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Qualifying for a Mortgage Loan

Feeling Right at Home with Kathy Lyon, Union Bank Mortgage Lender NMLS 413332

You're ready to make the jump from renting to buying a home. That's good news. Buying a home today is actually more affordable than it's been in decades. The first week of June, Freddie Mac reported that the average interest rate on a 30-year fixed-rate mortgage loan was 4.14% and a 15-year fixed-rate mortgage loan was 3.23%. Great interest rates are certainly an indicator that the time is right to get a mortgage loan! But, finding the right home for your budget is the most important step toward home ownership. Before you buy a home, you should make sure that you can afford the monthly mortgage payment and that the payment will not change for the life of your loan. As home loan specialist, Union Bank offers low rates with low fees in an attempt to support the customer in finding comfortable, affordable housing. Here are some questions that you should ask before purchasing your new home:

Can I afford it? 
In general, mortgage lenders recommend that you purchase a home that is no more than two-and-a-half times your gross annual income. In general, if you make $50,000 a year, you'd be able to afford a home that costs from $100,000 to $125,000.

How much money will my lender allow me to borrow?
Mortgage lenders will look at your entire financial picture to determine how much money to lend you. This includes both your monthly income and your monthly debts. Your house payment (including principal, interest, taxes and insurance) and all other monthly debt should not exceed 40% of your gross monthly income. 

How much down payment should I pay?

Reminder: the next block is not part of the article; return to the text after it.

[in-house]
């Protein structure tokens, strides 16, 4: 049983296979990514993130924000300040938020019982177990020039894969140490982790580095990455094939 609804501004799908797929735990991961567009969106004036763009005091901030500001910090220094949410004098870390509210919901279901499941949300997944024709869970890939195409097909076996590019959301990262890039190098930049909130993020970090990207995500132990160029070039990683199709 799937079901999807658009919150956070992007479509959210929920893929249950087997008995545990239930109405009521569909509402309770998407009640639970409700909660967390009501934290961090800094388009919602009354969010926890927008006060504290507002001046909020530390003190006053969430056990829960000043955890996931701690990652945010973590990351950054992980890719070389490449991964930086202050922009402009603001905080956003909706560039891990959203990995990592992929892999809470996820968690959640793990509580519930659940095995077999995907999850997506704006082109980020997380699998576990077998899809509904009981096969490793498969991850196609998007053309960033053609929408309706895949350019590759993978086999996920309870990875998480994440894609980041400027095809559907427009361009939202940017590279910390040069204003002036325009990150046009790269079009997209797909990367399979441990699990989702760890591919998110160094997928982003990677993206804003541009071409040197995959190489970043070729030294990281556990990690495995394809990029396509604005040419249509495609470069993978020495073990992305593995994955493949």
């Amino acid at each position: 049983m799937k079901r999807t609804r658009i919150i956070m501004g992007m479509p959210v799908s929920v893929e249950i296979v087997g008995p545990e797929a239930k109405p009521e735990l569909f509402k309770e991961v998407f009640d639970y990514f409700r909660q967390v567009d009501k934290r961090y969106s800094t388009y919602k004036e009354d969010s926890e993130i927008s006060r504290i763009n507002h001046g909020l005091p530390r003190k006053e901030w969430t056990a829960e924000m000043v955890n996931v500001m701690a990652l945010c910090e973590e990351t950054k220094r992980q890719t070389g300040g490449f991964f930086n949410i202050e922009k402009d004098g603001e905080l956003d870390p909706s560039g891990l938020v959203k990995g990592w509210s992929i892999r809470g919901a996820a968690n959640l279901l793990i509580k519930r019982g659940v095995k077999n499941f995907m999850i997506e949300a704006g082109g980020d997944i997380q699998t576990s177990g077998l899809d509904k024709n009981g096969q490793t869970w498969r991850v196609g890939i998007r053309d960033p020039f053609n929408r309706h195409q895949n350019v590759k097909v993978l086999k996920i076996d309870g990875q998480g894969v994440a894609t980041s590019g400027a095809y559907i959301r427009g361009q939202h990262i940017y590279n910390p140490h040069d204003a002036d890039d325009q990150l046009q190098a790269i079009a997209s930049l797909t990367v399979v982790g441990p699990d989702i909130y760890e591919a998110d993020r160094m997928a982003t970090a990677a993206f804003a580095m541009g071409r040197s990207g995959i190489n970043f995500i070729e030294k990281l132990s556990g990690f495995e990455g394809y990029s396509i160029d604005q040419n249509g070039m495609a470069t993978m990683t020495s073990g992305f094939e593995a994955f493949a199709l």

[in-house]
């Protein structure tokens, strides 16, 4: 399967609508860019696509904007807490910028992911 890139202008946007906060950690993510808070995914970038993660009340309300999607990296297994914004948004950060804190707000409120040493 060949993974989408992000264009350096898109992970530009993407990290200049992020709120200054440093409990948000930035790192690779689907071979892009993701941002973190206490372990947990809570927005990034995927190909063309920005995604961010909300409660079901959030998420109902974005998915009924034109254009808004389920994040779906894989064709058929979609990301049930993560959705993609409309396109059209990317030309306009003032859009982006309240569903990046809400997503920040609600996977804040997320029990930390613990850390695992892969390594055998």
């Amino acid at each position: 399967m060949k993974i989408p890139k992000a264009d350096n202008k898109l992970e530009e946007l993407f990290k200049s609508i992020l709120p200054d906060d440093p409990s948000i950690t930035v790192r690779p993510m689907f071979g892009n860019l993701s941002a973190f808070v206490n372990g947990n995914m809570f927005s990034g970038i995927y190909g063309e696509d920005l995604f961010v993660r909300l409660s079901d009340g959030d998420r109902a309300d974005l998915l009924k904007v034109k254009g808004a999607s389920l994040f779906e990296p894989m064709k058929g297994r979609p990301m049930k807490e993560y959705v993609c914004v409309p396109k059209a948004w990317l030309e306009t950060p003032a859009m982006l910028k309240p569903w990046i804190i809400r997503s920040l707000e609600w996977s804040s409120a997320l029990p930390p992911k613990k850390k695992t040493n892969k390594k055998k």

Of course, you can increase the affordability of your mortgage loan by coming up with a larger down payment. The more money you can put to a down payment, the smaller your mortgage loan will be and the smaller your monthly payments will be. Most conventional lenders today require that you put down at least 5% of your home's purchase price. For a house with a $200,000 purchase price, that would equal a down payment of $10,000. If you take out a mortgage loan insured by the Federal Housing Administration, (FHA) you'll need a down payment of just 3.5% of the purchase price. For a house with a $200,000 purchase price, you would need a down payment of $7,000.

Does my credit score really matter?
Of course, even if you can afford a specific house, and you have the money for a down payment, you must also have a qualifying credit score to ensure that you will get a home loan. Lenders today rely heavily on your three-digit credit score when determining who gets mortgage money and at what interest rate. If you've made wise financial decisions, and you've paid your bills on time, your credit score should be solid. In general, lenders reserve their best interest rates for borrowers who have FICO credit scores of 740 or higher. This is important when it comes to affordability. 

For more information regarding the right mortgage loan for you, please call us today at (870) 460-6400.  

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